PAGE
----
Studying the route of the Gush etzion security barrier
by Judy Lash Balint
December 10, 2005
See Photos of the proposed fence area at http://flickr.com/photos/jerusalemdiaries/
(With thanks to Ezra HaLevi of Israelnationalnews.com)
Shimon Yitzchak from Alon Shvut led a tour last Friday of parts of the area where a security barrier cutting off Gush Etzion from the rest of Israel is about to be constructed.
The western wall will be built along the Green Line � Israel's pre-1967 border. The eastern side encircles many of central Gush Etzion's communities, but leaves several eastern and southern communities out, including Hebron, Kiryat Arba, Tekoa, Nokdim and Karmei Tzur. Some 50,000 Jews and 18,000 Arabs live inside the wall area.
As Yitzchak led dozens of Gush Etzion residents up a hill next to the Arab village of Jabba on route 367 , he pointed out how the proposed closure of the road would result in the joining of the peaceful community of Jabba with the radical residents of Surif less than a mile away. People from Jabba came down with their kids to see what was going on, and ended up talking to the border police and one or two Gush Etzion residents.
Gush Etzion Regional Council leader, Shaul Goldstein, had initially agreed on a set of five unacceptable criteria that he warned would lead to massive protests if they were ignored:
1. The severing of Route 367, the main road into Gush Etzion from the Ela Valley. The route of the fence on that road will join Jabba to Surif.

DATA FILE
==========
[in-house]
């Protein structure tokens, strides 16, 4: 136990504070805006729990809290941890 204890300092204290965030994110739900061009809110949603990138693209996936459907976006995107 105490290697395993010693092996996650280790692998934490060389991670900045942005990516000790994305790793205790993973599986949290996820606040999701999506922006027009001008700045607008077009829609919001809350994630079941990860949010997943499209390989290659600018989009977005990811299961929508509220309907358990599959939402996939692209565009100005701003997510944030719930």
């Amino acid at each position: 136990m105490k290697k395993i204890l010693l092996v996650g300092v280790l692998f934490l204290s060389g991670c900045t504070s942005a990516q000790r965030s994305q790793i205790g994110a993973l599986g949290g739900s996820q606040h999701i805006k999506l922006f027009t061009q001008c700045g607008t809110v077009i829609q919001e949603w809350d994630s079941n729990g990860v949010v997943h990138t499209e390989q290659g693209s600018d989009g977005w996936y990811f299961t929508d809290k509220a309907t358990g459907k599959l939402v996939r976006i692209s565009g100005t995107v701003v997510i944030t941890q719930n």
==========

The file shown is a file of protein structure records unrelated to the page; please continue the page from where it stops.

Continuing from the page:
2. The strangulation of the community of Bat Ayin, as the wall severs the state lands earmarked for expansion of the community. The route also fences residents of the purposely unfenced community in, while leaving the high ground across from their homes in Arab hands.
3. The severance of state lands earmarked for the expansion of Migdal Oz by the wall.
4. The fencing off of the hill overlooking the Gush Etzion Highway (Route 60) near Efrat's northern entrance. The entrance that provides access to hundreds of residents of Efrat's northern neighborhoods is also slated to be closed once the fence is built.
5. The building of a permanent border along the Green Line, instead of a non-contiguous security barrier using sensor technology, to protect citizens of pre-1967 Israel from infiltrators.
To date, agreement has been reached only on item #4, the one hill near the northern entrance to Efrat.
Some residents insist that the claim that the wall is meant to provide security to the residents of Gush Etzion is an utter falsehood. "The fact that 18,000 Arabs with free passage to Bethlehem will live within the wall as well, debunks this claim," noted Shimon Karniel of Kfar Etzion.
"It is a bad fence � bad for Gush Etzion, bad for Israel and bad for those outside it," Karniel concluded.
Mayor Sha'ul Goldstein agrees: "The fence is a purely political one that does not accomplish anything in terms of security."
"Those behind the fence will be offered compensation and expelled from their homes down the road � that's the plan," Yitzchak said. " The value of our homes will plummet and our quality of life will melt away as we wait for hours at the new border crossings and sit in traffic while some suspicious bag of garbage is removed from the only road out of Gush Etzion."
Work on the wall surrounding Gush Etzion is set to begin at the Abu Suda Forest, located between the community of Migdal Oz and the Gush Etzion Junction. The Defense Ministry chose to start there because the land is designated as a nature reserve, meaning that they won't have to worry about Arabs filing appeals with the Supreme Court.